Fauci criticized vaccine maker Moderna for doing the same thing it did: BGR – Up News Info

  • The first novel coronavirus vaccine to reach human trials in the USA. USA It comes from Moderna. It's an mRNA drug that promises, according to a company announcement that yielded partial results.
  • Moderna's announcement of the coronavirus drug was incomplete and sparked some criticism from scientists who wanted to access the full dataset.
  • Dr. Anthony Fauci has just expressed his own dissatisfaction upon seeing the Moderna press release, but reiterated his belief that the treatment is promising.
  • Fauci did the same thing himself a few weeks ago when he published preliminary results on remdesivir without waiting for the full study to be ready.

When Dr. Anthony Fauci announced the promising results of a massive remdesivir trial conducted by the National Institutes of Health, he did so without waiting for proper research to be published in a medical journal. The results of the remdesivir study were not released until several weeks later, with the same conclusions Fauci offered from the White House in late April. But Fauci is now unhappy with vaccine maker Moderna because of the way it announced promising results for what could end up being one of the first vaccines for the new coronavirus.

Moderna announced a few days ago that the vaccine candidate she has been working on has generated neutralizing antibodies that can block SARS-CoV-2 replication. But the data was not complete and came through a press release instead of a published study. Moderna's shares soared and the company announced a new public offering hours later, through a different announcement. Then came news that some executives were selling shares at the same time, in what was a previously planned move. There is no indication that the laws were violated, but it certainly wasn't a good look for the company.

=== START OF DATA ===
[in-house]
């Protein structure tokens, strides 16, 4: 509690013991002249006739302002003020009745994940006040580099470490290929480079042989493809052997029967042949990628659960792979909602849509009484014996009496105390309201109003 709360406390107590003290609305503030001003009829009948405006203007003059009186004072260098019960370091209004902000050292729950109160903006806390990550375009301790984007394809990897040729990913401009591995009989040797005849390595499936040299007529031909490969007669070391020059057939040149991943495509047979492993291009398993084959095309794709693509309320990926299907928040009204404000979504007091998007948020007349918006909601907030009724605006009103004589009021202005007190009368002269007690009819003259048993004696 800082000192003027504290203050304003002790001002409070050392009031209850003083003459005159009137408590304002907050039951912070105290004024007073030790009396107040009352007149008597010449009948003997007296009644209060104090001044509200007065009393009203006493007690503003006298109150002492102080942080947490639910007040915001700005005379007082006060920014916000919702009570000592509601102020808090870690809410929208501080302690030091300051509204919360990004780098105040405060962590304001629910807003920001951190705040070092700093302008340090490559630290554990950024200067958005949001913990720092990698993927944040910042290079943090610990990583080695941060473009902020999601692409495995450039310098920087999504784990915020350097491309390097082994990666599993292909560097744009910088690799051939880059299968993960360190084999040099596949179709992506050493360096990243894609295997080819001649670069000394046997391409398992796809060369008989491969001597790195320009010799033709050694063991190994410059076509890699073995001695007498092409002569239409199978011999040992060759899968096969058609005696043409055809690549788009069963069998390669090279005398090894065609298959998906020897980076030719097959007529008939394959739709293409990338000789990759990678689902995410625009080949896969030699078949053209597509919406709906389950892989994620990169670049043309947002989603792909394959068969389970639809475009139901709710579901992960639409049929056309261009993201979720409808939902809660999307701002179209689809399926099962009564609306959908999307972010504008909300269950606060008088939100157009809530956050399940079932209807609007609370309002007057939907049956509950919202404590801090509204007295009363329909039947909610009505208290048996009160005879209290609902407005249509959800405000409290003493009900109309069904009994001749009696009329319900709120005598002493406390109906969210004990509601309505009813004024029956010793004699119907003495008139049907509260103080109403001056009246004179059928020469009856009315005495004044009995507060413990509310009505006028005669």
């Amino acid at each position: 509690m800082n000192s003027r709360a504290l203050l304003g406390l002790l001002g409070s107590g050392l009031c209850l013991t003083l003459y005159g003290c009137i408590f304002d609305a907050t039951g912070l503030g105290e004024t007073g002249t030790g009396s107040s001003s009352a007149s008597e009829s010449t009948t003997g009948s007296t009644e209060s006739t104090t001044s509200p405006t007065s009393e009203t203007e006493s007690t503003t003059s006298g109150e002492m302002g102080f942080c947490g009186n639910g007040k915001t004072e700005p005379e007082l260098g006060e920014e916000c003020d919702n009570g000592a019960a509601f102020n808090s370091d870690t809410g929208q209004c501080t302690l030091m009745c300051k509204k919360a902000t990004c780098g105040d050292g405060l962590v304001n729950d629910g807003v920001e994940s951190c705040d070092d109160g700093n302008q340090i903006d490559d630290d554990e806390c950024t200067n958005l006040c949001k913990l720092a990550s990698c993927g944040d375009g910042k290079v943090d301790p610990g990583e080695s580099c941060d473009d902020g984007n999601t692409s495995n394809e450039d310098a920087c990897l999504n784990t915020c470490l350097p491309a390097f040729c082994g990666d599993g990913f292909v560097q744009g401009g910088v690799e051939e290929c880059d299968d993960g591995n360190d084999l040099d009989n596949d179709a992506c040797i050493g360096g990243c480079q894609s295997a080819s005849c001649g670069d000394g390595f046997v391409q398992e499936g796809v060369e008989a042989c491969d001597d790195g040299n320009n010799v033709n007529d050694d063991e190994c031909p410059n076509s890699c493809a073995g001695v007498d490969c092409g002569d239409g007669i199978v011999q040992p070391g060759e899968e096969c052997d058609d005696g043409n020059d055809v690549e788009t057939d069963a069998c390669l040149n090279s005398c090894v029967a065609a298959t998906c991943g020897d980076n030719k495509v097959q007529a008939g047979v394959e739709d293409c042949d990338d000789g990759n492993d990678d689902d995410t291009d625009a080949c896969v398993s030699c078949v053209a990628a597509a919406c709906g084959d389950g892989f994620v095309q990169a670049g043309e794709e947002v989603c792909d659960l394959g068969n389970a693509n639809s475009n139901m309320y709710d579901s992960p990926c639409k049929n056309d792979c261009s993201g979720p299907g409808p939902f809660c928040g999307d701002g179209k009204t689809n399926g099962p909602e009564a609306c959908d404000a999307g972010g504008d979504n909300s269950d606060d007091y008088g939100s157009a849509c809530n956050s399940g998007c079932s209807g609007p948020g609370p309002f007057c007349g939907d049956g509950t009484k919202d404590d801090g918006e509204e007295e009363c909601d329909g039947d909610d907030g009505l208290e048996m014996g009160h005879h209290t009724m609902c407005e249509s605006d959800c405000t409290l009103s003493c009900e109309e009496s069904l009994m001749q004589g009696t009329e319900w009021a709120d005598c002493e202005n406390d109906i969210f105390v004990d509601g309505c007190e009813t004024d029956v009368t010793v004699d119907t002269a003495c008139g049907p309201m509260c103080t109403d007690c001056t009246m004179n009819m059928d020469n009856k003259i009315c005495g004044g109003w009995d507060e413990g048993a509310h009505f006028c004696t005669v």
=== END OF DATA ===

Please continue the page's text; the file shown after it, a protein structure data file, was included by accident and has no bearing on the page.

The world noted that Fauci and NIAID were silent on the matter, even though they partnered with Moderna for this candidate for the coronavirus vaccine. The drug is one of the first to have reached Phase 1 trials, and certainly the first vaccine candidate to inoculate American volunteers. It is the same drug that Fauci said a few weeks ago that it could be ready by early 2021.

The infectious disease expert explained in a follow-up interview that the Moderna ad gave good news. The drug appears to be safe and may elicit the immune response necessary to block the coronavirus.

Fauci finally addressed Moderna's recent vaccine revelations in a new interview with Stat. "I didn't like that," Fauci said as he doubled down on the fact that Moderna's partial data is still good enough. "What we would have preferred to do, frankly, is wait until we have the data for all of Phase 1, which I understand is quite similar to the data they showed, and publish it in a reputable magazine and show all the data."

He added that the company was excited when they saw the positive data and put it all in a press release.